My local historical society is preparing for a fall cemetery tour and decided to focus on pioneering women. My city isn’t very old; it was incorporated in 1887. There are old-timers alive today who still remember some of the founders.
Women are often difficult to research as the norm was to be called by their married name. Today I’m focusing on hunting down the identity and story of Mrs. Edward Henry Becket[t], who founded our first hospital.
Sometimes clues are left behind but we don’t recognize them. In my town is an area known as Whitcomb Bayou. I never thought much of who the bayou was named after. A few weeks ago, a visitor to our museum mentioned that it was named after a woman. That intrigued me and I decided to dig further to uncover the story.
Fidelia Jane Merrick Whitcomb (1833-1888) would be considered unconventional even today. Raised in Nunda, Livingston, New York by parents Hiram and Esther Richardson Merrick who believed in educating their daughters as well as their sons, she ultimately became a teacher of elocution. She married Walter Bruce Whitcomb (1828-1898) and the couple had two children – Clara (1852) and Silas (1859). A member of the Universalist Church, Fidelia became involved at the national level where she met other women who were leaders in their own community, like Dr. Mary Safford, a Boston University professor.
Fidelia and her husband, who was a merchant in Nunda, decided to send their children to Boston for a better education. Fidelia accompanied them while Walter remained in New York. It’s likely that Fidelia called upon Mary Safford when she relocated as soon after, Fidelia applied and was accepted to the first Boston University class for female homeopathic physicians. Mary became Fidelia’s mentor.
Fidelia’s daughter Clara married a lawyer, Ernest C. Olney, in Massachusetts. The couple had no children and divorced. Olney remarried and started a family with his second wife, Hattie. Clara remained childless.
Fidelia’s son, Silas who went by the name Merrick, was accepted to Harvard and completed his degree. He married Zettie Stone Fernald and the couple had one child, Eva Fidelia Whitcomb.
Meanwhile, Fidelia returned to live with her husband in Nunda and opened a medical practice in her home.
She retained contact with her friend and mentor, Mary, who had relocated to Tarpon Springs, Florida to serve as a physician. Mary’s brother, Anson P. K. Safford, former territorial governor of Arizona, had been hired by the Butler Company to develop the company’s Florida holdings.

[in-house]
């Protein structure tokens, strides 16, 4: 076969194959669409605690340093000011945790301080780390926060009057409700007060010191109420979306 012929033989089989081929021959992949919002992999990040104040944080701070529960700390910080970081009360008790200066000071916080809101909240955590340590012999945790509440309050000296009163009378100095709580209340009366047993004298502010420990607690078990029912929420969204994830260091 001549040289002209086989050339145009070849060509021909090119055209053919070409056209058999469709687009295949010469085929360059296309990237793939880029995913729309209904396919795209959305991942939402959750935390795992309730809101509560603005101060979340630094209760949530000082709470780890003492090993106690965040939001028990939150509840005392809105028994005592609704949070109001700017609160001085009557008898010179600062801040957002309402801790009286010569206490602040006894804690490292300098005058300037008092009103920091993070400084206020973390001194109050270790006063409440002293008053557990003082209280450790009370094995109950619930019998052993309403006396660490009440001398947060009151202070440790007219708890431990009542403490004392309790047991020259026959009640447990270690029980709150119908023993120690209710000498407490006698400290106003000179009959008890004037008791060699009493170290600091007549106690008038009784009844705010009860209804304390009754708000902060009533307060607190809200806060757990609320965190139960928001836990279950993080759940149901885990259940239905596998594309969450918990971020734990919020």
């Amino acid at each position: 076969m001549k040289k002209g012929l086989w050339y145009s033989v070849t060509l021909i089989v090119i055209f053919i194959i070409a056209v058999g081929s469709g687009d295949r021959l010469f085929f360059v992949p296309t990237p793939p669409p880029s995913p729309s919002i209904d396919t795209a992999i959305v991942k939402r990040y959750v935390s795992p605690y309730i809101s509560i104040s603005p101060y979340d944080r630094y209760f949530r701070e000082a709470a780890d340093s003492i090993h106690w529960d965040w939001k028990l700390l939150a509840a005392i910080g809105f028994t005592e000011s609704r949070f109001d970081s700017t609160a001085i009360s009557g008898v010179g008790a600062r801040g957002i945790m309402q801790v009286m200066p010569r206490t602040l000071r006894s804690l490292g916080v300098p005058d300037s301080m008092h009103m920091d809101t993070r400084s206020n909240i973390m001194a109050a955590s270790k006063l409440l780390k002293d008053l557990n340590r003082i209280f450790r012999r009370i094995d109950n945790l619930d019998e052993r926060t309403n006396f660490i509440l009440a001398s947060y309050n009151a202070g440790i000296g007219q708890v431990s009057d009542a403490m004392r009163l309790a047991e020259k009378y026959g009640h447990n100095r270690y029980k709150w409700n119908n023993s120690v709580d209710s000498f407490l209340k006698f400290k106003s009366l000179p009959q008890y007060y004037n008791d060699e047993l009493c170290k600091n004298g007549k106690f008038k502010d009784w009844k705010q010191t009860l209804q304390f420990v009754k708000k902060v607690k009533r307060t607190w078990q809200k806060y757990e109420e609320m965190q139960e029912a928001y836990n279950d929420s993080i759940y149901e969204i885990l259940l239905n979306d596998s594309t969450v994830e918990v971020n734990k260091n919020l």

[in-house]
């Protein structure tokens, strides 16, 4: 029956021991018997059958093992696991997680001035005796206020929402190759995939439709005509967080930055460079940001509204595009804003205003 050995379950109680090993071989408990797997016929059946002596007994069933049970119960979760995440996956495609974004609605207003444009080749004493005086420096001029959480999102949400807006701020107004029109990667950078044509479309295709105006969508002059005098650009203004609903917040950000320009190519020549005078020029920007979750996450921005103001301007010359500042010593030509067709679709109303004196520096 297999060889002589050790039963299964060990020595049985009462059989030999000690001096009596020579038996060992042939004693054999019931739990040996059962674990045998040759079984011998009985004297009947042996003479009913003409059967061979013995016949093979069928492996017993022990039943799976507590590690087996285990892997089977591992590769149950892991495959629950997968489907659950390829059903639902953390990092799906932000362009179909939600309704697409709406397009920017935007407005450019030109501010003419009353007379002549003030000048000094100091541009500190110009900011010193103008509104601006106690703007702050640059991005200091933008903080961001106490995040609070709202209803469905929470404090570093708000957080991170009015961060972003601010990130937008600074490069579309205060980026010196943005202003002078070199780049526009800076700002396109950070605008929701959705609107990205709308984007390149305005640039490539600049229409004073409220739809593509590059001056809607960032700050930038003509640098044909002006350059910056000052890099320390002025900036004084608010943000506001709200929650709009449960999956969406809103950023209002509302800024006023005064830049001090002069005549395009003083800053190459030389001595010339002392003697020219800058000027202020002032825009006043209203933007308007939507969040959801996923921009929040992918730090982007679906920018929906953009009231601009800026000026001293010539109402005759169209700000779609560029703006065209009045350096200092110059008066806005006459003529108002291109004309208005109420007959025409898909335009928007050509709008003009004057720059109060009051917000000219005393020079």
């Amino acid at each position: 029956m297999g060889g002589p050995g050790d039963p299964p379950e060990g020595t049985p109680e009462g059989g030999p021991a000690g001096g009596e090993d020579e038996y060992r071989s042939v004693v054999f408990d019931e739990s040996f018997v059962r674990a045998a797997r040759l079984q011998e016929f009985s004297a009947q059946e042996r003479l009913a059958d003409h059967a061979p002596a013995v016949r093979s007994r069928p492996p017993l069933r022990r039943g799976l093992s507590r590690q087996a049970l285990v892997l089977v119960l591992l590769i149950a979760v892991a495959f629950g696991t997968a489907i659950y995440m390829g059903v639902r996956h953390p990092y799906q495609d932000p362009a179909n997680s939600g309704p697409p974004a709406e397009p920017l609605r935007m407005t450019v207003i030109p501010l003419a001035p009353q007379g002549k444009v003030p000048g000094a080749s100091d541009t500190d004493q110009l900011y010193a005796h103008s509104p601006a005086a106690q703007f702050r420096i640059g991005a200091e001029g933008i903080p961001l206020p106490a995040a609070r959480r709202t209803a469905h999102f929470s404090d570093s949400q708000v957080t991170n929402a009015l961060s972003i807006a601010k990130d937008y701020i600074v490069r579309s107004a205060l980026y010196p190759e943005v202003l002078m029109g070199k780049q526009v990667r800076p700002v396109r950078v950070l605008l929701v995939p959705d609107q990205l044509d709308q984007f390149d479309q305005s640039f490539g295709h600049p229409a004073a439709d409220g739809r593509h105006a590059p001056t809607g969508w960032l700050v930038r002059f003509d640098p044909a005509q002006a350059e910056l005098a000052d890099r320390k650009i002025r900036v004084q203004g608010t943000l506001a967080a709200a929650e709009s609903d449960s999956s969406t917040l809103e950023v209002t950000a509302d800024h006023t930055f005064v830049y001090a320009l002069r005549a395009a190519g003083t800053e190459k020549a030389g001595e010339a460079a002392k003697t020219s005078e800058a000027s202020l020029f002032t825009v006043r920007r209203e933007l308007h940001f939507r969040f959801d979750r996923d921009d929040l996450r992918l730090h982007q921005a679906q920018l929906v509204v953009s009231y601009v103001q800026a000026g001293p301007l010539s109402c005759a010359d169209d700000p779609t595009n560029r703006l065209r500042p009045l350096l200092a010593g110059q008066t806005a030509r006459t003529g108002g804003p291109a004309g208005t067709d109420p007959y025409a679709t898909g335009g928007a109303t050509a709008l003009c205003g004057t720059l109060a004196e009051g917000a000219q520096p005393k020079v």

Fidelia soon joined Mary in what I term a travel medicine partnership. The two physicians advertised in medical journals recommending doctors send their ill patients to recuperate in balmy Florida. Fidelia would spend the winter season helping Mary and return to Nunda in the spring to serve her community during the summer months.
Fidelia died on April 1, 1888, in Tarpon Springs. Per her wishes, she was buried in the town’s cemetery, Cycadia. Her husband survived her and is buried in Nunda. Sadly, there is no gravestone for Fidelia. Her obituary in the Nunda newspaper reported that if she had been buried there, she would have had a large memorial.
My local historical society wants to have a stone erected on Fidelia’s grave but by city requirements, the permission of a descendant must be given. I traced grandchild Eva and discovered she had two children, Louise and Elizabeth, with her first husband, Reginald Worthington. Eva, like her Aunt Clara, divorced. She remarried William Cordon Walton but they had no children.
Eva’s daughter, Louise, married a Harry K. Tucker in Pennsylvania where the family had relocated but the marriage did not last. By 1940, Louise was living with her mother and step-father. The US census reports she was married but she was using her maiden name. She died in 1954; her death certificate stated she was married but her husband’s name did not appear on the form. The couple likely had no children.
Louise’s sister, Elizabeth, married a Mr. Hay[e]s about 1974 when she was 56. It is likely they had no children.
It appears that Fidelia Merrick Whitcomb has no living direct descendants. I haven’t traced her sibling’s children; it looks like there is some family alive today through those lines.
As for the headstone, it’s up to the city to decide.
Regardless of the decision, Fidelia has not been forgotten. We’ll be honoring her in October and every time I pass the bayou named for her I’ll think about her.
This spring, do some digging into your town’s past. An amazing story just might be waiting to be uncovered.